Then we come to the engine. Headline figures of 272 kW (365 hp) and 510 Nm (376 lb-ft) read very well on paper but it’s not until you’re out on the open road that you can really appreciate that for a vehicle like this, this very well may be the perfect amount of pulling power.
Put the car into Sport or Custom modes, turn off the traction and stability control systems, slam down on the brake pedal, hit the throttle and you can enable launch control. The system holds the revs at just over 2,000 rpm and eliminates all wheelspin, even in slightly damp conditions. During more relaxed and mature driving, the engine has a great split personality between a cuddly puppy and an animalistic, snarling tiger, all depending on the drive mode and your throttle inputs.
The available bi-modal exhaust plays a big part in the powertrain’s appeal. When the engine is below roughly 2,800 rpm, it’s very quiet but after that mark the valves open up and produce a thunderous tone that vibrates through the cabin. Like the 2.0-liter model, the Stinger GT includes a noise enhancement system that pumps in engine and exhaust noise through the speakers. Fortunately, this system can be completely disabled and that’s how I left it for the duration of my testing. The exhaust is loud enough on its own.
We were also particularly fond of the Brembo brakes that come standard on the Stinger GT and include meaty four-piston calipers up front and two-piston calipers at the rear. The feel through the brake pedal is pretty good and progressive and fade is non-existent.
When driving the 2.0-literStinger, I thought the eight-speed automatic transmission did a fine job. However, having spent a week with the 3.3-liter V6 model, it became apparent that the old torque converter isn’t quite up to the task. Make no mistake, it is fine to use during the daily commute but begins to falter when you enjoy the car in a slightly more spirited way. There is an apparent delay between pulling a paddle and the car actually shifting into gear and at times, the transmission has a mind of its own when left in automatic mode.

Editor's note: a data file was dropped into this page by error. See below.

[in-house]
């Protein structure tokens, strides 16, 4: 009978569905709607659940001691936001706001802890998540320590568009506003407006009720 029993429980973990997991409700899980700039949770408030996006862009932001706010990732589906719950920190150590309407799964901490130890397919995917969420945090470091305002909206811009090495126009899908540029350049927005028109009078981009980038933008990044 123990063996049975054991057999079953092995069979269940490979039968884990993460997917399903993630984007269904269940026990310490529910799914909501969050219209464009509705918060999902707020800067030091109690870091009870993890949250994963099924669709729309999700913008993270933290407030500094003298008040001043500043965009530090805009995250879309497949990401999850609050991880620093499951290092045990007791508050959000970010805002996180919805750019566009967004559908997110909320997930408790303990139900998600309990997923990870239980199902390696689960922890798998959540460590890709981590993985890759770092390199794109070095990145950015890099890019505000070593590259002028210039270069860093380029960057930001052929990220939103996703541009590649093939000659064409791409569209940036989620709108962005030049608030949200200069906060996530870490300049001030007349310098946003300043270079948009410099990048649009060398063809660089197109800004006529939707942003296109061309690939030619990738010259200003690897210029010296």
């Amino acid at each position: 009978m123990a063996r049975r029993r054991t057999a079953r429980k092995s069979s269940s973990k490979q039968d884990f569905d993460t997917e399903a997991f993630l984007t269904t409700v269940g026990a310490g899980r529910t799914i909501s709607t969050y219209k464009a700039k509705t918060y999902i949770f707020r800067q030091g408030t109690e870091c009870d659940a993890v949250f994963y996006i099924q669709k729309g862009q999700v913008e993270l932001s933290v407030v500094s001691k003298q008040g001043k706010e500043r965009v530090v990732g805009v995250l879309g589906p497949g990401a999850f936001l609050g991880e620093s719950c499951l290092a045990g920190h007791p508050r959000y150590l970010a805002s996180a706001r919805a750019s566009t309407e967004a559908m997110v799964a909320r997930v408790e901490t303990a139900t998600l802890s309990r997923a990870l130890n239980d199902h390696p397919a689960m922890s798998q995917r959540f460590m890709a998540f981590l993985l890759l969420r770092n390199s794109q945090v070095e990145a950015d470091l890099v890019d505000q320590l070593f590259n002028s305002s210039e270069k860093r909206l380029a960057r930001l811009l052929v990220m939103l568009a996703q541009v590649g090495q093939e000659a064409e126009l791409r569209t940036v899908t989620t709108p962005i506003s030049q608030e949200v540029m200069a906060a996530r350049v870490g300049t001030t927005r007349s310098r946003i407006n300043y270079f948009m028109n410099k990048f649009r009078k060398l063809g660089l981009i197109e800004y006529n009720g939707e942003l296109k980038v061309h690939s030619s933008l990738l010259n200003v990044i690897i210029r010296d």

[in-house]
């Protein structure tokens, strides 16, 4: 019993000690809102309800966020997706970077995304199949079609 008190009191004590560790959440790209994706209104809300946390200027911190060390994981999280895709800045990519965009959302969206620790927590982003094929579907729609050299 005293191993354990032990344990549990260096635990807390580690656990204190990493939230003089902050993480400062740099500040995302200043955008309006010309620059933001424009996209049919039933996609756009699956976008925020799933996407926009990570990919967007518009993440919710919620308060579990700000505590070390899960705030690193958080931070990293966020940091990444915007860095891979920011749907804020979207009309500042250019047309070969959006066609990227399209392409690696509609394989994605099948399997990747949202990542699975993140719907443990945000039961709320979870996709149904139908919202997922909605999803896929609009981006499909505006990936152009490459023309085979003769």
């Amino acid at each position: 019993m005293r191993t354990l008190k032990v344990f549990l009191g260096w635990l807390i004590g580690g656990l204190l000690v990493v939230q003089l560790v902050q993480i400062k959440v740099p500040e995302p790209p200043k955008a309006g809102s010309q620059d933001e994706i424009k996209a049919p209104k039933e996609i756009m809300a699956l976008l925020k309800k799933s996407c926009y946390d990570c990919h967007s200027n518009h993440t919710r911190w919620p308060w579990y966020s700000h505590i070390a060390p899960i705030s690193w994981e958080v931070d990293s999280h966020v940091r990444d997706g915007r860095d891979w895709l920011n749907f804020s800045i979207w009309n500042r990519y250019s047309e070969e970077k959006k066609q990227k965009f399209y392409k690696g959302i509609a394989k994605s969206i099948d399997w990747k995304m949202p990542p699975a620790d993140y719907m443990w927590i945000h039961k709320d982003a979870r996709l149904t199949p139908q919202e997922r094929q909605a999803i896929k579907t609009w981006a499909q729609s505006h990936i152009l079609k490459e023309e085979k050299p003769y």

Perhaps the most frustrating aspect of the gearbox is that there is no dedicated manual mode so if you want to change gears yourself, you have to leave the car in Drive and use the paddles. But, as the transmission is still in Drive, it will intervene and change up a gear if it thinks you’re holding on to one for too long. Kia’s decision not to add a manual mode is odd for this type of car.
The Kia Stinger GT is publicized as a superb cruiser and it also performs that duty brilliantly, particularly on long highway jaunts. Set in Comfort mode, everything is smooth, neither the exhaust nor engine are overly intrusive, and it’s easy to find yourself drifting into a state of bliss when behind the wheel. Should you want to get your blood pumping, the Stinger GT is beautifully adept at taking corners, often shaking its tail on corner exit with the traction and stability control systems disabled.
The car’s handling is aided in no small part by the presence of 19-inch wheels that accommodate 225/40 Michelin Pilot Sport 4 tires at the front and 255/35 tires at the rear. These tires perform great on the limit and produce very little drone on the highway.
The Europeans need to watch out
Kia says the 2020 Stinger GT drinks down 10.2 l/100 km (23 mpg) over the combined cycle. I achieved a frankly hilarious 16.6 l/100 km (14.1 mpg) as I primarily drove in traffic and went for a few blasts along nearby mountain roads. During a 45 km (28 mile) stint on the highway and roughly 5 km (3 miles) of urban driving, consumption sat at 12.5 l/100km (18.8 mpg).
The price of the Kia Stinger GT is hugely appealing with our tester carrying a drive away price of AU$63,990 (US$42,191). To put that into perspective, the GT-Line we tested was priced at AU$60,185 (US$39,682) and that came with a 2.0-liter engine.
Both the Kia Stinger GT and the GT-Line are excellent cars. If the price discrepancy between the 3.3-liter V6 and 2.0-liter models was $10,000, we’d recommend the 2.0-liter. However, as the two are so similarly priced, the 3.3-liter Stinger GT gets our pick.